Hurricane Roslyn plowed over the Pacific as a powerful Category 4 storm just offshore from the Mexican resort of Puerto Vallarta while heading for a Sunday landfall a little to the north.
The US National Hurricane Center said Roslyn had maximum sustained winds of 130 mph (215 kph) late Saturday, but might lose some power during the night.
Roslyn’s core was about 65 miles (105 kilometers) west-southwest of Cabo Corrientes — the point of land jutting into the Pacific south of Puerto Vallarta — and moving north at 12 mph (19 kph).
Forecasters said Roslyn likely would pass close to Cabo Corrientes and the Puerto Vallarta region during the night, but warned that those areas would still see high winds, heavy rains and rough surf.
The storm was expected to come ashore in Nayarit state Sunday morning. Hurricane Orlene made landfall Oct. 3 a little farther north in roughly the same region, about 45 miles (75 kilometers) southeast of the resort of Mazatlan.
Hurricane-force winds extended out 30 miles (45 kilometers) from Roslyn’s center, while tropical storm-force winds extended out to 80 miles (130 kilometers), the US hurricane center said.
A hurricane warning was posted on a stretch of coast from Playa Perula south of Cabo Corrientes north to El Roblito and for the Islas Marias.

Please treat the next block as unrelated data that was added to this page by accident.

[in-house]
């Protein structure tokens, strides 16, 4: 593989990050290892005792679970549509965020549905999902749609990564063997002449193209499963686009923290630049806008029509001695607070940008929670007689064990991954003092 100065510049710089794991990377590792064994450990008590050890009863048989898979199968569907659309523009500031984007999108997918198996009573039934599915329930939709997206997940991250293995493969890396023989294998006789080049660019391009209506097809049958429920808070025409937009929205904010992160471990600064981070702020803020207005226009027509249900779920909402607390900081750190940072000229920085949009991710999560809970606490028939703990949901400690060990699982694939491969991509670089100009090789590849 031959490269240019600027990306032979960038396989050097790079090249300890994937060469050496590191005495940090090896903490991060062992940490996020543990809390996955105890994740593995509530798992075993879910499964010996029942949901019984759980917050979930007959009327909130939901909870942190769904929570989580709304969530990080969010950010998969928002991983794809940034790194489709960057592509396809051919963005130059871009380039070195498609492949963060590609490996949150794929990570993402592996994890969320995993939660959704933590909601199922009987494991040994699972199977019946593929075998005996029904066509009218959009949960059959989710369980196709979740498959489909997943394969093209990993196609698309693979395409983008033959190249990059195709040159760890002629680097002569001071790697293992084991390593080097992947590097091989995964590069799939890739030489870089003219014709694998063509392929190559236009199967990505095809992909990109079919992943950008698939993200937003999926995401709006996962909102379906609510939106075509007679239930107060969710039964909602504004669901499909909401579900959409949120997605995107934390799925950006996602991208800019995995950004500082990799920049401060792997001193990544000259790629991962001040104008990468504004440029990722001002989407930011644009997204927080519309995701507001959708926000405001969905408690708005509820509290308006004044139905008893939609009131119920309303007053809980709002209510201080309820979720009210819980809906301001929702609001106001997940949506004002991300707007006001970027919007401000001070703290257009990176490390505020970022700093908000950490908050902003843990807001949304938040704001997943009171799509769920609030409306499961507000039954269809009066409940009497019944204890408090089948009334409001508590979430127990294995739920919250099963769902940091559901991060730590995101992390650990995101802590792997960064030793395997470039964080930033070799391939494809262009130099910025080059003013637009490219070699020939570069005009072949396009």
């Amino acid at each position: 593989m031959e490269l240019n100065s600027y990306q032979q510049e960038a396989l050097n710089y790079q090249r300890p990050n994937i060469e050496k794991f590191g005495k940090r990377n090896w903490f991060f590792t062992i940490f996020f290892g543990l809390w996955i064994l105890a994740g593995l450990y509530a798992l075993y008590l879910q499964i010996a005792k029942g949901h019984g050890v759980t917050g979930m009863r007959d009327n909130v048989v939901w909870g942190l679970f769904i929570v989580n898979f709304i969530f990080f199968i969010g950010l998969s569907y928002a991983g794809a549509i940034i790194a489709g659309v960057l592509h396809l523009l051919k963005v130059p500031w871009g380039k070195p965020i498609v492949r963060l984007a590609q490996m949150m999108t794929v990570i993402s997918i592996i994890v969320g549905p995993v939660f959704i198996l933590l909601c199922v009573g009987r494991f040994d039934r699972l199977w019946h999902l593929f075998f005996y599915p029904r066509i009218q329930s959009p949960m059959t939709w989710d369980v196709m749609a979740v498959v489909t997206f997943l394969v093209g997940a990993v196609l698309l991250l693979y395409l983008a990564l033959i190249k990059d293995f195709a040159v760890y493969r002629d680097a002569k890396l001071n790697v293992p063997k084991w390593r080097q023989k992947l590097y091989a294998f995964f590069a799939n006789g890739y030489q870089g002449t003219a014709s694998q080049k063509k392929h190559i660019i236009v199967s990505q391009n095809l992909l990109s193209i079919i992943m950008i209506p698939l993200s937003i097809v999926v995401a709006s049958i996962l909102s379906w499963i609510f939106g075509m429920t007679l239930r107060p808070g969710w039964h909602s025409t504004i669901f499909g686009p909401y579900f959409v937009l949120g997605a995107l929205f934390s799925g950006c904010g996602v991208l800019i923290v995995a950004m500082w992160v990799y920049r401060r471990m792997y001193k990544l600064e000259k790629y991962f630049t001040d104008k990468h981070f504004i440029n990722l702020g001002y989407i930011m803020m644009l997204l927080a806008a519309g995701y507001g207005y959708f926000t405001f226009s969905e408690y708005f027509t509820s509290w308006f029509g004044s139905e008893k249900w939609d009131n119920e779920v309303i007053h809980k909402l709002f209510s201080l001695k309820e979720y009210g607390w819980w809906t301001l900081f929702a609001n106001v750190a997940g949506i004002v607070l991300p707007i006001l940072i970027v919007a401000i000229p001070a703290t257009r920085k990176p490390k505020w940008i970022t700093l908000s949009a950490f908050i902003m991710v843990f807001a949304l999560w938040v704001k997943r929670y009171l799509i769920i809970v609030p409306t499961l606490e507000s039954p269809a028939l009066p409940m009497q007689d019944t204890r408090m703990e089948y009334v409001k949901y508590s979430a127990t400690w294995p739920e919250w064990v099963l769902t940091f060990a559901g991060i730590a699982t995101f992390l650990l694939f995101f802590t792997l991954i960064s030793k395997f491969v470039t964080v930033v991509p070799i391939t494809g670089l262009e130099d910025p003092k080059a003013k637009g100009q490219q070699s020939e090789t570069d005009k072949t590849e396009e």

Seemingly oblivious to the approaching storm, tourists ate at beachside eateries Saturday around Puerto Vallarta and smaller resorts farther north on the Nayarit coast where the storm likely was headed.
“We’re fine. Everything is calm, it’s all normal,” said Jaime Cantón, a receptionist at the Casa Maria hotel in Puerto Vallarta. He said that if winds picked up, the hotel would gather up outside furniture “so nothing will go flying.”
While skies began to cloud up, waves remained normal, and few people appeared to be rushing to take precautions. Swimmers were still in the sea at Puerto Vallarta
“The place is full of tourists,” said Patricia Morales, a receptionist at the Punta Guayabitas hotel in the laid-back beach town of the same name, farther up the coast.
Asked what precautions were being taken, Morales said, “They (authorities) haven’t told us anything.”
The Nayarit state government said the hurricane was expected to make landfall around the fishing village of San Blas, about 90 miles (150 kilometers) north of Puerto Vallarta.
The head of the state civil defense office, Pedro Núñez, said, “Right now we are carrying out patrols through the towns, to alert people so that they can keep their possession safe and keep themselves safe in safer areas.”
In the neighboring state of Jalisco, Gov. Enrique Alfaro wrote that 270 people had been evacuated in a town near the hurricane’s expected path and that five emergency shelters had been set up in Puerto Vallarta.
The National Water Commission said rains from Roslyn could cause mudslides and flooding. and the US hurricane center warned of dangerous storm surge along the coast, as well as 4 to 6 inches (10 to 15 centimeters) of rain.
Ever wonder how hurricanes are named? The tradition can be traced back to the 1800s, when storms were named to honor Catholic saints, and evolved over the years.